By Jill Henderson – Show Me Oz –
Spring is an exciting time to be out and about, checking out exciting and beautiful native plants like this gorgeous trillium. The vistas across the Ozarks hills are still long and relatively unobstructed by leaves, while bugs should be at a minimum for at least another week or two. All it takes to witness one of nature’s finest seasons is a walk in nearby woods, river valleys or even farm fields. To get the most out of your native forays, bring along a field guide to trees, wildflowers or native plants, a pair of binoculars, and a friend or two for a fun-filled day of nature-watching. To get you started, here are a few interesting Ozark plants you may encounter on your spring walk-about.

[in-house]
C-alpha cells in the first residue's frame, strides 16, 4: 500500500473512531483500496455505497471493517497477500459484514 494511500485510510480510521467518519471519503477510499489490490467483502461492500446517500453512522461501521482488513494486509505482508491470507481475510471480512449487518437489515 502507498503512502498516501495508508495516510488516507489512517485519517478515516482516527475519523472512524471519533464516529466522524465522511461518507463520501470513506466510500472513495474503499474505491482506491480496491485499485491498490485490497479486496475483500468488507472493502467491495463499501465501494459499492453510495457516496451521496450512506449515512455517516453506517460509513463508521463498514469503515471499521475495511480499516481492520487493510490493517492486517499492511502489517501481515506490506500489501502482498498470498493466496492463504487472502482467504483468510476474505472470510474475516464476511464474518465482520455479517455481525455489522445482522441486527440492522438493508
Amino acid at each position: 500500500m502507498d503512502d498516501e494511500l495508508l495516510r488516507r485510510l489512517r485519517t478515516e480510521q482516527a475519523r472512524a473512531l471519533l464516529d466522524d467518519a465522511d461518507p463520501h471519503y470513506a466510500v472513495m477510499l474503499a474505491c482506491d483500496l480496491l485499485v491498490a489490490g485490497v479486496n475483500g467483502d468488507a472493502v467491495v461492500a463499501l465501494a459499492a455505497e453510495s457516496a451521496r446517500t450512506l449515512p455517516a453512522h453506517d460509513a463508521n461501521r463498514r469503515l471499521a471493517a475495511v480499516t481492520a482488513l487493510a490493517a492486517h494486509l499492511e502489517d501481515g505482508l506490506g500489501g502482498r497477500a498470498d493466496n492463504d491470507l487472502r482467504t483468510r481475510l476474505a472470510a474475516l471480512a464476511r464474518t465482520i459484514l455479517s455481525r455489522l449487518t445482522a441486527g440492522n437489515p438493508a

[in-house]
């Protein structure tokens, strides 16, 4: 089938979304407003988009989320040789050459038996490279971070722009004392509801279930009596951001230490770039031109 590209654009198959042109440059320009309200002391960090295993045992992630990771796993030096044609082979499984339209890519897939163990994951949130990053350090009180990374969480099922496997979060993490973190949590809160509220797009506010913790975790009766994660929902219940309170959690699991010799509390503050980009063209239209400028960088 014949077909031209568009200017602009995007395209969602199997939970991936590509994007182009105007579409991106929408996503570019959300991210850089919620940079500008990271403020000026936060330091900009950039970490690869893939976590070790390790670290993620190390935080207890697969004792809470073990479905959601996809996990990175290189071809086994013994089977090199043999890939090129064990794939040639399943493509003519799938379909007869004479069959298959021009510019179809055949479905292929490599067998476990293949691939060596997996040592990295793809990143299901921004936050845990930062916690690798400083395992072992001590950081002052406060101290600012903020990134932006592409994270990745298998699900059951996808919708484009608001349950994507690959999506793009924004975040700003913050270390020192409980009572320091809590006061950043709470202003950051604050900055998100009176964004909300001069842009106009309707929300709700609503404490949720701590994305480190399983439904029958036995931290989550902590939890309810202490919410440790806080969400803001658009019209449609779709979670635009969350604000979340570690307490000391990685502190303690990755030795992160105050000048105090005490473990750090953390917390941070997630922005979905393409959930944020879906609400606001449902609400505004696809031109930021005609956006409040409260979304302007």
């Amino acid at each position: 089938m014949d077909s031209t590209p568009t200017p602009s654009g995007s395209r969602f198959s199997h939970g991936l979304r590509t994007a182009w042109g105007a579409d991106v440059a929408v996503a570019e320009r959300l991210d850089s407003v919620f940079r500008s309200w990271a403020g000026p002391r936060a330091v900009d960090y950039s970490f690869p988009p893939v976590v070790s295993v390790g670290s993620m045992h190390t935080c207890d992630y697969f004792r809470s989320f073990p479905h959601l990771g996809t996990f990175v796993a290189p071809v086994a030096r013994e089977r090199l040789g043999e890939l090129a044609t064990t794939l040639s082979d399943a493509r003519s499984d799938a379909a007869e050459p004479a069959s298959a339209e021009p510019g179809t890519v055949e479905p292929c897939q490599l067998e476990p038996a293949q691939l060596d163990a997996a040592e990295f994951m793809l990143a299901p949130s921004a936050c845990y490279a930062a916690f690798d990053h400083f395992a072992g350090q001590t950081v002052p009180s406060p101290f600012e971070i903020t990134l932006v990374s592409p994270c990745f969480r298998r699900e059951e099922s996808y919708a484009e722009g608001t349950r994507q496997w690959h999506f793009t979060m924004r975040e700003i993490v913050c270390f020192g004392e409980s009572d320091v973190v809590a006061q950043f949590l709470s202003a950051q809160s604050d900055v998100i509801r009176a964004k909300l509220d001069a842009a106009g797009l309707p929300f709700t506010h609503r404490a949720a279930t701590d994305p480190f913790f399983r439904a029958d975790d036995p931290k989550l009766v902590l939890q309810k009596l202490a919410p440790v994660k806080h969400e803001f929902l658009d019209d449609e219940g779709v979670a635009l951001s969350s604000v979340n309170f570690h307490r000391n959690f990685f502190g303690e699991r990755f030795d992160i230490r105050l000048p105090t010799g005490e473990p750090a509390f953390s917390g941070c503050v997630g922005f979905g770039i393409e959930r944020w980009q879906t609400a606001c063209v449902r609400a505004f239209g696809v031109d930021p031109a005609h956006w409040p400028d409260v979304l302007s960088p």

Posted in Nature Notes, Wild Foraging
Tagged Aesculus glabra, American Dittany, Asimina triloba, Cunila origanoides, jill henderson, native plants, Ohio Buckeye, ozarks, Parthenocissus quinquefolia, Pawpaw, Phytolacca americana, pokeweed, show me oz, Sinapis arvensis, Vaccinium species, Virginia Creeper, Wild Blueberry, Wild Mustard
By Jill Henderson
April does something me that no other month can, probably because I was born under her stars. The lengthening days and warm, stormy weather bring a rush of growth in my garden and throughout the woods and fields. And for those Ozarkers who like to eat on the wild side, the warmer weather is more than accommodating, as the wild greens of black mustard, dock, lambs quarters and poke are already up and at their peak of flavor. Pokeweed, better known as poke, is one of our favorite spring greens and when cooked properly, nothing beats it for a scrumptious pot herb. Continue reading